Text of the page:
The section headed by “Primary Care Doctors Are Not Subspecialists” was particularly thought-provoking. Where procedural subspecialists are more likely to be served by checklists, templates, and process-driven approaches, primary care has to be more dynamic. Often the outcomes of primary care are achieved over a period of years rather than months, which makes it more challenging to understand the cost/benefit equation. Money that is spent by commercial insurers during a patient’s employed years might not lead to savings until disease is prevented or caught early, at a time when the patient might be covered by another payer or even by Medicare.

The author lists three places to focus on reinventing primary care, and they’re all things that plenty of others have been saying.

First, we need to reform the payment model since the US spends 50% less on primary care than any other developed nation. Future payment models must support multidisciplinary primary care, and according to the author, “should include predictable cash flow up front, in recognition of primary care as a common good in society.” We’ve tried to do that in the past with capitated payments with varying degrees of success, and although there are organizations that have figured out how to do this well, others seem to want to reinvent the wheel rather than learning from experience.

Second, the author notes a need to fix EHR technology, to create systems that are “clinical first” and are integrated across all facets of healthcare. Now that we’re over the initial implementation hurdles, it’s time for healthcare organizations to optimize what they have and to push their vendors to deliver additional capabilities and efficiencies.

Third, the author proposes that we change medical education. Many practicing physicians were trained in “big hospitals that glamorize subspecialty and inpatient care.” As someone whose medical school didn’t even have a department of family medicine, I know what that’s like. Hearing comments like “you’re too smart to do primary care” isn’t going to encourage the best and brightest to gravitate to the field (although more people in my class went into family medicine than general surgery, which was a blow to the surgical egos at my institution but gives me some hope).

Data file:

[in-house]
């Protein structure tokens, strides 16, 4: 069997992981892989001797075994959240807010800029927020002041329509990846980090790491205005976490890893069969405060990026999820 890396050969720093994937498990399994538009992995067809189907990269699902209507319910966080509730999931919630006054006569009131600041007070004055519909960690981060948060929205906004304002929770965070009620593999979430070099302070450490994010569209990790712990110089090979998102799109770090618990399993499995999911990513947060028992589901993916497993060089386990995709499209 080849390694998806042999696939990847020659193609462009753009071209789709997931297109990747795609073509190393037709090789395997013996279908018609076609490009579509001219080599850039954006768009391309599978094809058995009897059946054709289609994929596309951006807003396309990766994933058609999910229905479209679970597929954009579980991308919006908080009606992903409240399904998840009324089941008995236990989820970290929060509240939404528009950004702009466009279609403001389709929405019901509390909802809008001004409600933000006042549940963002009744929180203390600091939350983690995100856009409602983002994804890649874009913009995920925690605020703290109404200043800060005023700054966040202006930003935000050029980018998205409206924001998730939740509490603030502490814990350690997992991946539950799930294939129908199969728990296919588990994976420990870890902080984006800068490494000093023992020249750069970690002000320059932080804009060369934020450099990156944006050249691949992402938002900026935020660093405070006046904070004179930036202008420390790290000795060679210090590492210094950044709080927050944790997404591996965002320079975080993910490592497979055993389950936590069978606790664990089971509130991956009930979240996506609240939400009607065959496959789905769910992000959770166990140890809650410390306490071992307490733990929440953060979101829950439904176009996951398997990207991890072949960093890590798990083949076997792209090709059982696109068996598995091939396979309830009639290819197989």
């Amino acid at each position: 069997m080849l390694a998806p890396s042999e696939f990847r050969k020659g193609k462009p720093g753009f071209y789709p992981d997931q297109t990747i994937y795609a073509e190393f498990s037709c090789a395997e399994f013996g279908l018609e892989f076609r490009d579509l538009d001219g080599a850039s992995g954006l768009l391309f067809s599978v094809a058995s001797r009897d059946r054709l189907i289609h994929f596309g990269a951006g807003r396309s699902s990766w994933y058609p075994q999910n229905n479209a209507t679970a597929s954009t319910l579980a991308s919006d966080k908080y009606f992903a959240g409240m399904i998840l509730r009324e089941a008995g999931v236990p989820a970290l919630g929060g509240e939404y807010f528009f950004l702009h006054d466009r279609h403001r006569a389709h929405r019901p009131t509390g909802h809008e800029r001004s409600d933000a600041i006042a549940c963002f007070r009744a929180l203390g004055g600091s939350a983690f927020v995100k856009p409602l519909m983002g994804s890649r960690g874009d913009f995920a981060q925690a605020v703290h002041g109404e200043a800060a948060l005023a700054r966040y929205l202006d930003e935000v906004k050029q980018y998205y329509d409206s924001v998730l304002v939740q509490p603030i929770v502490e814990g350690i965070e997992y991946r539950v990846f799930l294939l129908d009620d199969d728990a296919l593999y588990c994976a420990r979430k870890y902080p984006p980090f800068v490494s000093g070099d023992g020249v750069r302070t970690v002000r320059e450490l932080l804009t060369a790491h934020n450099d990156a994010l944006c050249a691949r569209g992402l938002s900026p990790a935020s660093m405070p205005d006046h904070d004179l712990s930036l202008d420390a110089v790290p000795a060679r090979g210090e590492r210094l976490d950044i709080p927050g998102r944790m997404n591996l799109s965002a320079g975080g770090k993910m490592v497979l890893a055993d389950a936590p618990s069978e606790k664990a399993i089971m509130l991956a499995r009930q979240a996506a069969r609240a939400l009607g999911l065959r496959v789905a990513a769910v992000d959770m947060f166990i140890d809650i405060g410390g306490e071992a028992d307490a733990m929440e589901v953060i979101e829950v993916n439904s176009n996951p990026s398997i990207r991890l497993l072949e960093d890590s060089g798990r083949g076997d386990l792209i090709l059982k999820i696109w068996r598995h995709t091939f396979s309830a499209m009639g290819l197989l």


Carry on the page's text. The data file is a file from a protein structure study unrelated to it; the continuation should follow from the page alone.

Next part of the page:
Technology is at the intersection of many of these concepts and will need to keep pace with other changes as the healthcare environment evolves. EHR and other clinical systems vendors have been varyingly successful at this, with some systems moving towards greater integration in a logical fashion but others growing by acquisition and bolt-on solutions, which adds to the feeling of fragmented care. There’s plenty of discussion about “disruption” and “innovation,” but some days it just feels like we’re nibbling around the edges of the problem. A couple of organizations are poised to make some significant change, and I’m eager to see what they come up with.

Not everyone is going to need subspecialty care in their lifetime, but all of us are consumers of primary care services. Do we know the answers but just need to implement them, or are there solutions we’re still not talking about? Leave a comment or email me.

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Currently there is "1 comment" on this Article:

  1. The idea that younger people just want the apps and convenience over a consistent relationship with a family doctor punts on the fundamental questions in a way that reinforces the status quo and its massive benefits to certain groups (doctors, old people, etc.)

    I would guess half of people 18-35 have moved in the last couple years. Younger people have less time off work. They are on a high deductible plan and primary care practices can’t tell them what they’ll have to pay (retail can). Wait times to get a visit are a couple months in many parts of the country, more if you are trying to establish a new relationship (which in turn will run the bill up over half a grand.) Younger people don’t have a chronic condition so the immediate value of going in for a visit a few months from now is mostly based around screening. Overall, the costs and barriers to accessing the “country doctor” relationship are higher for younger people while the value and ability to pay is lower. It isn’t a youth “culture” thing; it’s just money.

    The incremental solution is the same as it has always been absent major federal legislation. Dramatically increase the supply of people who can be PCPs. It’s well within state legislatures abilities and it is well within the physician industry’s power. In 40 years all the living voters will have only ever had a transactional relationship with doctors but the retired providers will have sold their practice to private equity so the political backlash will be somebody else’s problem.